Shorts contends also that Aston was ineffective because he failed to inform Shorts of the maximum sentence he could receive. No one disputes that Aston told Shorts the maximum sentence available for each offense, but did not calculate the total possible sentence available if the Court's sentence for each count ran consecutively. Although Aston never provided a total sentence that Shorts could face in the worst-case scenario, he told Shorts that “if everything runs consecutive this is going to get to be a very large number very quick.” App. at 248, 247, 264. Shorts knew that the Judge had discretion to impose various sentences and that he had no sentencing agreement with the Commonwealth when he pled guilty. Aston and Shorts expected the sentence to be far lower than Shorts received, but Aston did not make any promises to Shorts about his sentence.
In the context of a guilty plea, counsel is required to give a defendant information sufficient “to make a reasonably informed decision whether to accept a plea offer.” United States v. Day, 969 F.2d 39, 43 (3d Cir.1992). In effect, Shorts asks us to hold that his decision is only reasonably informed if counsel has provided an exact number or close estimate of the maximum sentencing exposure. We decline to do so. Aston informed Shorts of the maximum sentence for each offense and that the aggregate sentence could increase quickly if the Judge chose to run those sentences consecutively—something Shorts understood the Judge had the discretion to do. Aston provided sufficient information for Shorts to make a reasonably informed decision to plead guilty.
Even if Shorts could show deficient performance, he could not demonstrate prejudice. “In the context of pleas a defendant must show the outcome of the plea process would have been different with competent advice.” Lafler v. Cooper, ––– U.S. ––––, 132 S.Ct. 1376, 1384, 182 L.Ed.2d 398 (2012). If a defendant rejects a plea, he must show that “but for counsel's deficient performance there is a reasonable probability he and the trial court would have accepted the guilty plea” and the resulting sentence would have been lower. Id. at 1391; see United States v. Booth, 432 F.3d 542, 546–47 (3d Cir.2005); Baker v. Barbo, 177 F.3d 149, 154–55 (3d Cir.1999).
Shorts asserts he was prejudiced because he refused the ten-to-twenty-year plea deal and entered a constitutionally invalid plea on the basis of Aston's deficient performance. We disagree. Shorts believed that the plea offer was too high and that he would receive a lower sentence. In light of his prior convictions, as well as Judge McCormick's statement that the plea offer of ten to twenty years seemed high, this may have been a reasonable expectation. Shorts knew the possibilities when he rejected the plea deal. We cannot now say there is a reasonable probability he would have taken the plea deal if Aston had acted as Shorts suggests.4
* * *
In the exceptional circumstances of this case, the Pennsylvania Superior Court's application of the Hubbard rule was exorbitant and does not bar federal review. When we consider Shorts' claim on the merits, however, we conclude that he has not demonstrated Aston's ineffectiveness. Thus we affirm the District Court's judgment denying Shorts' petition for habeas corpus.
1. For reasons unexplained in the record, this reconsideration motion omitted three of Shorts' twelve cases. Because those convictions were not raised in the resentencing motion, the time to file a state collateral challenge to those convictions expired earlier than the others, and Shorts' challenges were dismissed by the Pennsylvania Superior Court as procedurally defaulted. Shotts does not contest before us the District Court's holding that his challenge to the conviction and sentence in those cases was procedurally defaulted in state court, and thus federal review is unavailable.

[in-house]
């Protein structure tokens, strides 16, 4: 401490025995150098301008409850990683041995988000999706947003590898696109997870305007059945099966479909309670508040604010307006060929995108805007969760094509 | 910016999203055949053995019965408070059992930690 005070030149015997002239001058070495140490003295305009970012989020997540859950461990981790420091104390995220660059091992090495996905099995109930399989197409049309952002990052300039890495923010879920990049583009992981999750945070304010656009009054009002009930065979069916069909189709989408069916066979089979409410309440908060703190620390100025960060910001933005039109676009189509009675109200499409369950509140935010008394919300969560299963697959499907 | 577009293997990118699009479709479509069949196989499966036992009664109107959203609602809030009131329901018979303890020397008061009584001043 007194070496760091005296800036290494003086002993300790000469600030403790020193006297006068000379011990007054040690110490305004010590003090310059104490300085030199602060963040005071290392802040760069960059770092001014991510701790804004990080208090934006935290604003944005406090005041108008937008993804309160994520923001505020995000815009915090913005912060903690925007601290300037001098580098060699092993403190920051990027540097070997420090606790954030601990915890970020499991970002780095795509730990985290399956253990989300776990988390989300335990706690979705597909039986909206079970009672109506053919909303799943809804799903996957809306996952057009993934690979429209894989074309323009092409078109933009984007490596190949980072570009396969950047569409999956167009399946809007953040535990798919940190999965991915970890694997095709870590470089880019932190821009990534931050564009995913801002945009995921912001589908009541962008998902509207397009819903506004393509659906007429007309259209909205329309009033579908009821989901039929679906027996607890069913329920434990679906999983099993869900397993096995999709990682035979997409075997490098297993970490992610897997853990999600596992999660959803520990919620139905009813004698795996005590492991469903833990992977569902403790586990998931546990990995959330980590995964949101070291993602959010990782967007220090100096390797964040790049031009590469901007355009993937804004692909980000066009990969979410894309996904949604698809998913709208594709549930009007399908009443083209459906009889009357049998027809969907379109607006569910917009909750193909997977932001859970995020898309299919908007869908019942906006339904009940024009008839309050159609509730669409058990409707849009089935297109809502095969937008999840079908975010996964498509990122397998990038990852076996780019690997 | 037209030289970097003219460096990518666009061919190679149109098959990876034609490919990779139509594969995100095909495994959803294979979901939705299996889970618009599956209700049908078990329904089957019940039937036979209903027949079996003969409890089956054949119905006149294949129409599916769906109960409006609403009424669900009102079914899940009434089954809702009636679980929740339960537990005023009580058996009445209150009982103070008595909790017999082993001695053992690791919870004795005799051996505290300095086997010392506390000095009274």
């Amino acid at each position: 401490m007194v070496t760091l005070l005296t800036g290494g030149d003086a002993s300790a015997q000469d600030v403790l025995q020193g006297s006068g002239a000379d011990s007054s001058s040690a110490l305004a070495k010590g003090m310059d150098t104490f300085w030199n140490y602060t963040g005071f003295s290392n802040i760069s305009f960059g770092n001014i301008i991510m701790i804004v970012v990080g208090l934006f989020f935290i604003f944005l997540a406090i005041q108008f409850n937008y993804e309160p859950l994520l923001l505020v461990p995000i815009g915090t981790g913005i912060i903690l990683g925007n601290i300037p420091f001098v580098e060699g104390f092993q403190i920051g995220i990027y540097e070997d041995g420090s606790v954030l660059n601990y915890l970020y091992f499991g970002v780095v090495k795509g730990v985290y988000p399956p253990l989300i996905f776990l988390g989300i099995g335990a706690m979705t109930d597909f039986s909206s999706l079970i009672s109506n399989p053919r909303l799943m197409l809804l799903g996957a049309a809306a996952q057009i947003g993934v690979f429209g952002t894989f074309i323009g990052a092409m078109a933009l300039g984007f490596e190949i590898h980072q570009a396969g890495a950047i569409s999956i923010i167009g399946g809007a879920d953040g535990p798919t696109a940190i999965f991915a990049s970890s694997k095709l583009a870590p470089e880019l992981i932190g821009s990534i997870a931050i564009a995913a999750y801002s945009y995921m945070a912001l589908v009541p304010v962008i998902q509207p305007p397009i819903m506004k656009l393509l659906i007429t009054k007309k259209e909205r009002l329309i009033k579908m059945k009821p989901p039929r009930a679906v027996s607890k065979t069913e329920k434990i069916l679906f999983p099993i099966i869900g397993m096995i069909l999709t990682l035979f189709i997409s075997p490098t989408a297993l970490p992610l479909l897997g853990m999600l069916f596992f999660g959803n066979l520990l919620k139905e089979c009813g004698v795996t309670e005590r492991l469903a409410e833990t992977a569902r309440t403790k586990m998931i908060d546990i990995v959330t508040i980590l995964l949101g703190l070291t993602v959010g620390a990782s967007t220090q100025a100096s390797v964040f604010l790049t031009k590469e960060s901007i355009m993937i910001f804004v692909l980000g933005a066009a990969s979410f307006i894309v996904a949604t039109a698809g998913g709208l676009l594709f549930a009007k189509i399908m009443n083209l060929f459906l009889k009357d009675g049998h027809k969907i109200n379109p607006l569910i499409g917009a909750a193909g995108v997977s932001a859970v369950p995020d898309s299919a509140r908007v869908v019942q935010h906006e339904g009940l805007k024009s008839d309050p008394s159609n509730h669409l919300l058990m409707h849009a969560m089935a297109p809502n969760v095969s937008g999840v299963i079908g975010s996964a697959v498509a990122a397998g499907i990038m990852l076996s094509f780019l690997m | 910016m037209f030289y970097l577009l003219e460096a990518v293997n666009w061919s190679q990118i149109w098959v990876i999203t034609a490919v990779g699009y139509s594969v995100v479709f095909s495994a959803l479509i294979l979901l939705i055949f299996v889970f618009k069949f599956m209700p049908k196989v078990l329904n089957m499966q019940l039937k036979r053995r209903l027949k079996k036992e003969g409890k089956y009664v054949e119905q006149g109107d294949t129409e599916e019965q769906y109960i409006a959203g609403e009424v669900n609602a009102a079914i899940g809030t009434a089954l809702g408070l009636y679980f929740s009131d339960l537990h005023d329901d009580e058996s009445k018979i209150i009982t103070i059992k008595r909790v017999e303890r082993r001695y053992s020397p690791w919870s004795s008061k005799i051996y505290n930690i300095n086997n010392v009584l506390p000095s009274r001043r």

2. Shotts also alleged three additional errors: (1) failure of the trial court to give him proper credit for time served; (2) an illegal sentence for lack of jurisdiction; and (3) a violation of his Fifth Amendment right to due process. Judge Mitchell determined that these claims were never presented to a state court, and thus federal review was barred. 28 U.S.C. § 2254(b)(1)(A). Shotts does not contest this default, and has not demonstrated cause or prejudice, or a miscarriage of justice, sufficient to excuse this default. Cristin v. Brennan, 281 F.3d 404, 414 (3d Cir.2002). We did not grant a certificate of appealability on these claims and do not consider them here.
3. Federal courts can also review procedurally defaulted claims if the petitioner can show “cause for the default and prejudice from a violation of federal law.” Trevino v. Thaler, ––– U.S. ––––, 133 S.Ct. 1911, 1917, 185 L.Ed.2d 1044 (2013) (quotation omitted); Martinez v. Ryan, ––– U.S. ––––, 132 S.Ct. 1309, 1318–19, 182 L.Ed.2d 272 (2012). Because of the path taken to resolve this case, we do not need to consider this other exception, for which we did not issue a certificate of appealability or have the benefit of briefing.
4. We pause to note our concern with the sentencing judge's actions in this case—both offering an opinion on the plea deal and imposing a sentence without calculating the aggregate incarceration that resulted (unless the pre-sentence calculation could only result in a sentence of life imprisonment, not necessarily the case here). Nonetheless, given the posture of this case and the limitations embedded in habeas review of a state court judgment, these are not grounds for relief. Aston's performance was not deficient because he failed to account for the sentencing judge's unconventional behavior.
AMBRO, Circuit Judge.